Week 3

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Day 15: Sunday of the 3rd Week of Ordinary Time

What was Jesus’ life like as a teenager?

WISDOM

Luke’s narrative of Jesus’ first Passover pilgrimage to Jerusalem concludes with “He went down with them and came to Nazareth, and was obedient to them; and his mother kept all these things in her heart. And Jesus advanced [in] wisdom and age and favor before God and man.” (Luke 2:51-52)

They returned to Nazareth. There, Jesus “advanced [in] wisdom” as a teenager. Our third week of Nazareth will focus on Jesus as a teenager as we unpack Luke 2:52, “And Jesus advanced [in] wisdom and age and favor before God and man.”

Today we ask: “What was Jesus’ life like as a teenager?”

Luke tells us that Jesus advanced in “age”. However, more importantly, Jesus “advanced” in “wisdom.” Let’s first consider Jesus “advancing”. If Jesus is the Son of God, didn’t he know it all already? The Catechism teaches that, while perfectly divine, Jesus was “endowed with a true human knowledge. As such, this knowledge could not in itself be unlimited: it was exercised in the historical conditions of his existence in space and time. This is why the Son of God could, when he became man, ‘increase in wisdom and in stature, and in favor with God and man’, and would even have to inquire for himself about what one in the human condition can learn only from experience.” (22)

Jesus learned. He was taught. He grew. But, he grew in wisdom. What is wisdom? Pope Benedict XVI writes: “We cannot rely solely on the news if we want to understand the world and life. We must be able to remain in silence, in meditation, in calm and prolonged reflection; we must know how to stop and think. In this way, our mind can find healing from the inevitable wounds of daily life, can go deeper into the events that occur in our lives and in the world, and come to the knowledge that allows us to evaluate things with new eyes.” (23) He continues by describing wisdom: “Whoever thinks with God thinks well, and whoever speaks to God speaks well. They have valid criteria to judge all the things of the world. They become prudent, wise, and at the same time good; they also become strong and courageous with the strength of God, who resists evil and fosters good in the world.” (24)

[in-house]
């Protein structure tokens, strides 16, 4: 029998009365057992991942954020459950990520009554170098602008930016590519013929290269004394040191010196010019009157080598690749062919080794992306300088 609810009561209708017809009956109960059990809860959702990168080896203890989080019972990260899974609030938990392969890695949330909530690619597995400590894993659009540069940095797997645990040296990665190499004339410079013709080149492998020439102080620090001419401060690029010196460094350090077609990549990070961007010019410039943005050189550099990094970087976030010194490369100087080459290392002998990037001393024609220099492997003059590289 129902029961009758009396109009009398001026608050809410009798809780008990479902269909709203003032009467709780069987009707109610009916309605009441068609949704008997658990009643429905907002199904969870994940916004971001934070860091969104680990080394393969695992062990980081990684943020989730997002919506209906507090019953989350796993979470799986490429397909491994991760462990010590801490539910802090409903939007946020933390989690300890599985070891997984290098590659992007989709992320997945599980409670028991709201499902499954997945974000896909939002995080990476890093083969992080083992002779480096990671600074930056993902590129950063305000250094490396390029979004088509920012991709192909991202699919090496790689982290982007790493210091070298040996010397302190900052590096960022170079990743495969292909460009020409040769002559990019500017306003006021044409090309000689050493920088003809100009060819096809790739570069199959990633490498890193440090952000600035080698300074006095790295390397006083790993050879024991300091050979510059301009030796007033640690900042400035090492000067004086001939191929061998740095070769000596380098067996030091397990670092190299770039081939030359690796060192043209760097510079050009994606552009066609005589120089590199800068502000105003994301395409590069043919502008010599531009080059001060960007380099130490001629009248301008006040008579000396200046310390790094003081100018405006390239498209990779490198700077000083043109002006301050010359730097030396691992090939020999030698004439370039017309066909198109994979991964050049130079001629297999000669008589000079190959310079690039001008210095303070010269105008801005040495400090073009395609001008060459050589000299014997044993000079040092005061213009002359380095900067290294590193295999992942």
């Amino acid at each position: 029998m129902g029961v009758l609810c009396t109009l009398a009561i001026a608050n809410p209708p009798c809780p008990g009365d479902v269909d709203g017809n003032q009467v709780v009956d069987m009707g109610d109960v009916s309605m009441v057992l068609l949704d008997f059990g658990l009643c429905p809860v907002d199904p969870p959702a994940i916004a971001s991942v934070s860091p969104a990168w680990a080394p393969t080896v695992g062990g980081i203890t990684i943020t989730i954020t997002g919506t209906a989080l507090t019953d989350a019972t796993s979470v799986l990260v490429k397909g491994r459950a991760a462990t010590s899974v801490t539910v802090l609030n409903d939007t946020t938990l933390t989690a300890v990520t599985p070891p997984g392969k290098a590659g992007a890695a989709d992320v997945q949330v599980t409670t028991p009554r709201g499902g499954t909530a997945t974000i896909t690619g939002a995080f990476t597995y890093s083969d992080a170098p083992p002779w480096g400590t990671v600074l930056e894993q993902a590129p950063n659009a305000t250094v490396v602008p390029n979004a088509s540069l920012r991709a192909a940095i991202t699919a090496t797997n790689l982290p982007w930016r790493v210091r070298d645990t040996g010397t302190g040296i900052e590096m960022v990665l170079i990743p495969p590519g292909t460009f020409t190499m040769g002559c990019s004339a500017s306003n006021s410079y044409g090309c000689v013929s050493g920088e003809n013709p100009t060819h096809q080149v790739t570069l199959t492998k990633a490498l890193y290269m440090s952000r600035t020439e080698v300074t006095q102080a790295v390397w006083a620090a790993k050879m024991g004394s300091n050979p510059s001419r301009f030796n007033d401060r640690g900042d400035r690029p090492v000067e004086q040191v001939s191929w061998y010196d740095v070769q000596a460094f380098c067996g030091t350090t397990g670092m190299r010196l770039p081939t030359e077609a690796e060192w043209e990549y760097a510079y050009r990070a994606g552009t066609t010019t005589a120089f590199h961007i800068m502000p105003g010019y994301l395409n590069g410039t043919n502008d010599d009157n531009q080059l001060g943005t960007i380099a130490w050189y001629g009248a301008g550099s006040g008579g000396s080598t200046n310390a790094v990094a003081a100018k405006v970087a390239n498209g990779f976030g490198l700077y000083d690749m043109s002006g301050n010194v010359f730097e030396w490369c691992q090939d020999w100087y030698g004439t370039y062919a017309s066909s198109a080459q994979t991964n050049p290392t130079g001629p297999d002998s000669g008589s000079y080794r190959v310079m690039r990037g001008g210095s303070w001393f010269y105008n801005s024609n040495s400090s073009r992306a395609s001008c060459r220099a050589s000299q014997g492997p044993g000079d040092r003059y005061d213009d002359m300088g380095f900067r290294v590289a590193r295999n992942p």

Wisdom is not the same as information. Wisdom is not the same as knowledge. Wisdom isn’t as much concerned with facts as it is with truthWisdom comes from the source of Truth: God. Much of Jesus’ teenage years were filled with learning about life; about the mind of the Father; about wisdom.

In today’s “information age” we find ourselves inundated with information. However, never before has our culture needed wisdom more than it does information. The key is the source. Unfortunately, many are undiscerning when it comes to what they believe. For example, many are quick to believe something just because it is written. They assume that because it is published it must be true. Or, many are quick to believe something just because it is on television or the internet. We far too often assume that because it is “out there” it must be true. However, what’s the source? Far too many of us are conforming instead of being formed. Wisdom and truth are one. God and truth are one. Therefore, wisdom and God are one. There is no contradiction within truth, nor can truth contradict what God has revealed about Himself.

What really influences your mind, your thinking, or your opinions? Who’s conforming to who? Is God and his truth really forming your opinions in life, what you believe to be true? Or, is the world (the internet, television, media, Western post-modern philosophy) forming your mind? What’s the source of your beliefs about life? Are you shaped by information, knowledge, or wisdom?

FOR YOUR PRAYER

Imagine Jesus as a teenager learning more and more about the mind of the Father by learning about the Old Testament’s revelation of the Father. Imagine Jesus learning to love the great Old Testament books, such as Wisdom and Proverbs. Read Wisdom, chapter 1. Read it a few times. Pay attention to what words or phrases “tug” at your heart. Pay attention to all of your thoughts, feelings, and desires as you slowly read the text. Ask yourself, are you more influenced by God or the world?

Now, prayerfully imagine the “hidden scenes” of Nazareth: Joseph teaching Jesus the Old Testament; Joseph teaching Jesus about the story of the Chosen People; Mary teaching Jesus about his own history; Mary teaching Jesus about prayer. Be there. Be with them. As you are with them, they turn to you. They ask you: “What’s on your heart today?” What do you want to tell them? Listen to what they say in reply.

Today’s Prayer: “Jesus, I desire to know you in a deeply personal way. Help me to grow in my relationship with you by desiring wisdom more than I desire information.”

(22) Catechism of the Catholic Church, no. 472
(23) Pope Benedict XVI, Homily at Vespers, December 31, 2012
(24) Pope Benedict XVI, Solemnity of the Assumption, August 15, 2005